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This Customer Is Both Frameless And Clueless

, , , , , | Right | April 13, 2022

I work as a personal frame designer. Typically, customers bring us their physical artwork and we design up a frame for them, but we also offer to print out digital images onto specialty surfaces, like metal or canvas, which can then be framed or hung on the wall as a modern art piece. It’s important to note though that we are not a pharmacy or one-hour photo shop; we deal with museum-quality materials to keep to the highest standards.

A lady comes up to my work counter.

Customer: “I’m new to the area, and a friend of mine recommended that I come to you for a project.”

She pulls out a tiny print of some art.

Customer: “I’d like a photocopy of this. I want to have a spare so I can give it away to a friend but keep the original.”

Me: *Politely* “Ma’am, making copies isn’t really something we do at a frame shop. You’ll need to find a place that can scan the picture for you to make a photocopy. This is a common misunderstanding about our specialty printing services, so I even have some good recommendations for places that do offer this service.”

Unfortunately for me, she is very insistent.

Customer: “But my friend recommended you! And your sign says you do specialty printing services, so you should be able to print this for me!”

Me: “We can print a digital image onto various surfaces, but we cannot do this with a physical item and do not have the ability to scan the picture for you. Even if I could scan it for you, I can only make something like a specialized art print for you rather than a normal photocopy, and even that would take up to two weeks.”

She is silent while I explain as if taking everything in. Then, she asks:

Customer: “What do you mean by ‘digital image’?”

I’m stunned for a moment because this is not an elderly lady struggling with technology or someone whose second language is English who doesn’t understand what the words mean. She is a middle-aged lady with a smartphone in her hand. I wind up explaining the obvious difference between a physical picture like what she has and a digital picture taken with a phone or digital camera, with her occasionally interjecting to ask if her picture was a digital one or could I make it digital for her.

The lady eventually seems to at least understand that I cannot do what she was hoping for me to do and starts putting the picture away, and I think to myself that that’s the end of it. But then, she gets a look of epiphany across her face.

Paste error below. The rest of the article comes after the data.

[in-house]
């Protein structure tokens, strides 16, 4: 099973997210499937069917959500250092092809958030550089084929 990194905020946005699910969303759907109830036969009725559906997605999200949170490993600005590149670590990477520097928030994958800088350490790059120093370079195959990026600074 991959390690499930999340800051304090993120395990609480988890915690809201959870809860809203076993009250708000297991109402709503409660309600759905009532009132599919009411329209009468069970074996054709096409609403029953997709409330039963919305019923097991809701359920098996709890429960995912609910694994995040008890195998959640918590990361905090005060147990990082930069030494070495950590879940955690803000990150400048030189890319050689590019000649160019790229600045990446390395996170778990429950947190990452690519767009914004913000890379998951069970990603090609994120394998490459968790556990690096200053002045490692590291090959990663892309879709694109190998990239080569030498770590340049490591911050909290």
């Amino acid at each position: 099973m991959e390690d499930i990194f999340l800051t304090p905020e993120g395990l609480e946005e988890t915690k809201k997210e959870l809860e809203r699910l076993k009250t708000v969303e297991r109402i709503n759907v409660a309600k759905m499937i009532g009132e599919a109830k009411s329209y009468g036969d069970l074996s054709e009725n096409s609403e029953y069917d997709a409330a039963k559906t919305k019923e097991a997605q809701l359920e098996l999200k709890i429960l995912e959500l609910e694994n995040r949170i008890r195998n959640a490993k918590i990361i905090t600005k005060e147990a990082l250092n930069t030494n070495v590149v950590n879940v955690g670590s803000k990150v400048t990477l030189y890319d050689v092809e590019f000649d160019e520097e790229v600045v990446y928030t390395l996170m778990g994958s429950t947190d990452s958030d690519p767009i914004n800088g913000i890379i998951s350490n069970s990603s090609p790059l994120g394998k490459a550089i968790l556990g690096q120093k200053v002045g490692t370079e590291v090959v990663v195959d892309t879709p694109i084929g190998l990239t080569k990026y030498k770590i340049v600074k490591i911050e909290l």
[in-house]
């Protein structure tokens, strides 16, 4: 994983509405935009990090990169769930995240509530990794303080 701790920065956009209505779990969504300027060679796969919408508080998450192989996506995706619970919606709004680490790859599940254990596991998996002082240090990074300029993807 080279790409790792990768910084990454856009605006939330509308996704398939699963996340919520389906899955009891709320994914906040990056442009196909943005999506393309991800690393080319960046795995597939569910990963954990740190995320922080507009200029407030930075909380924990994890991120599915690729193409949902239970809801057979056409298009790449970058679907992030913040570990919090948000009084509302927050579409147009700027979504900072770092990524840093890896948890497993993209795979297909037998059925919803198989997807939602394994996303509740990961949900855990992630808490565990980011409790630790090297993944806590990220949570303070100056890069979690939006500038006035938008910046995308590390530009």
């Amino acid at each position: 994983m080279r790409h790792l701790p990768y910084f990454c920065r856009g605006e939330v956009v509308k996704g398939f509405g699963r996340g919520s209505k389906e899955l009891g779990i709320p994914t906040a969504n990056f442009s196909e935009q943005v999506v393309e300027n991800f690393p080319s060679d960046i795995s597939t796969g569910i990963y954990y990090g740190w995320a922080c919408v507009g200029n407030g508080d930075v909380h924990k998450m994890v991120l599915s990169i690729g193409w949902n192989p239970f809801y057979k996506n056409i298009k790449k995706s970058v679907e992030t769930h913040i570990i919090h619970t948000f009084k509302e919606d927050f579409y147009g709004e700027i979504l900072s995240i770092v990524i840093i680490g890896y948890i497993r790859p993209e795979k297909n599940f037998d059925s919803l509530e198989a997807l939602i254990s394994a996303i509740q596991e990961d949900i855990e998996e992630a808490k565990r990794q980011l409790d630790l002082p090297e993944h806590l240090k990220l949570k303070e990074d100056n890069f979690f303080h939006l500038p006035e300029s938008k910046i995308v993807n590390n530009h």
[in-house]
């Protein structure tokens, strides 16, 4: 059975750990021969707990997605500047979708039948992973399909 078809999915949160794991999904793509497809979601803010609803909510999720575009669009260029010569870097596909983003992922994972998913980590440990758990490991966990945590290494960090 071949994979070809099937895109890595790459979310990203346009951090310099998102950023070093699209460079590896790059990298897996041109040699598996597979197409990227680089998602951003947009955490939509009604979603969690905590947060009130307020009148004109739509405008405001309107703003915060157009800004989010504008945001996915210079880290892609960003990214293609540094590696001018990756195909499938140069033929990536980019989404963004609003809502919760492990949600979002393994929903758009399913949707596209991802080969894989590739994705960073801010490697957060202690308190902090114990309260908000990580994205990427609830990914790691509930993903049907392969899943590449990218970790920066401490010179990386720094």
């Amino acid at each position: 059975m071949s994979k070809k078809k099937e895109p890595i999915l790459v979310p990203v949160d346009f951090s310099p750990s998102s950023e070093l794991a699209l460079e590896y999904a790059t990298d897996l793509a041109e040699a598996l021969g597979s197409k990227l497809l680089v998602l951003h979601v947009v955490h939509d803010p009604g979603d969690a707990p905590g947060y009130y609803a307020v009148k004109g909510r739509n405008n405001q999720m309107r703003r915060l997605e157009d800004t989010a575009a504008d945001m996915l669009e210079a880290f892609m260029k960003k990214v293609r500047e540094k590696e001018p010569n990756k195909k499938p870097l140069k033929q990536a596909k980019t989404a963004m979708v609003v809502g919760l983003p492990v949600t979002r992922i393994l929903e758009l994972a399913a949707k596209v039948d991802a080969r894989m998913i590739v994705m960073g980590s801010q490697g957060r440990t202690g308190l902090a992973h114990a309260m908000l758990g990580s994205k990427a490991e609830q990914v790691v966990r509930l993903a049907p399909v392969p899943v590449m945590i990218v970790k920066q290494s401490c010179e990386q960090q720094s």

Customer: “Would you be able to print it if I took a picture of the art print first with my phone’s camera?”

Hoo boy. She is technically correct in the sense that I could make her a metal print or such of the picture she takes, but it would be a picture of a low-quality picture of her original picture (with my countertop included in the background), and it still wouldn’t be a simple photocopy like she originally wanted. I reluctantly answer:

Me: “I technically can do print the photo of your art on one of my specialty surfaces, but you’d lose so much quality that I cannot possibly recommend it.”

Sadly, she is not deterred and wants to go ahead with the idea anyway, holding her phone up above the art and flashing a quick shot of it. Because corporate rules forbid us from rejecting potential sales and I cannot convince her that it’s a bad idea, I resign myself to starting the design process.

However, the process to get the image printed first requires the client to upload the picture to a specific webpage so that I can pull it up on my computer. The easiest way I’ve found to help my clients do this is by writing out the exact link on a small paper pad and asking them to use their phone to go to this address. Most clients are able to open the Internet browser on their devices and follow the link to the right page with minimal guidance.

This lady, however, looks at the address confused for a few moments before pulling out a pen and writing her phone number directly below my handwriting. She then stares at me expectantly for a full ten seconds. It takes me a few moments before I realize that she vastly misunderstood when I asked her to use her phone to upload the picture to the webpage. She thought I was asking personal permission for me to use her phone to upload the picture to a website of mine, and that providing her phone number would somehow allow me to access her photos for her on my computer.

I politely reiterate:

Me: “Ma’am, I need you to open your phone’s web browser and enter in the link address.”

Customer: “Oh, I’m sorry for the confusion.”

She sets her phone down on the counter, looking at the main menu with her fingers poised to type.

Finally, I think we’re getting somewhere, right before she asks:

Customer: “Which one of these apps is a web browser?”

I sigh internally and ask her to pull up Google, which she happily does, and she allows me to enter the rest of the address myself to direct her to the right page.

As she sorts through all the photos on her phone to find the one she wants to upload, she casually asks when she can pick up her print.

Me: “As I said from the start, anything done through us will take about two weeks.”

She suddenly looks up from her phone with wide eyes.

Customer: “That’s way too long! I need it in a few days minimum for when I meet up with my friend!”

In the end, she gave very hasty apologies and wound up asking where those other places were that did photocopies. She wrapped up what had been a thirty-minute ordeal in less than thirty seconds, all to finally follow the advice I had told her right from the beginning.

I needed to sit down to recover my brain cells after that.

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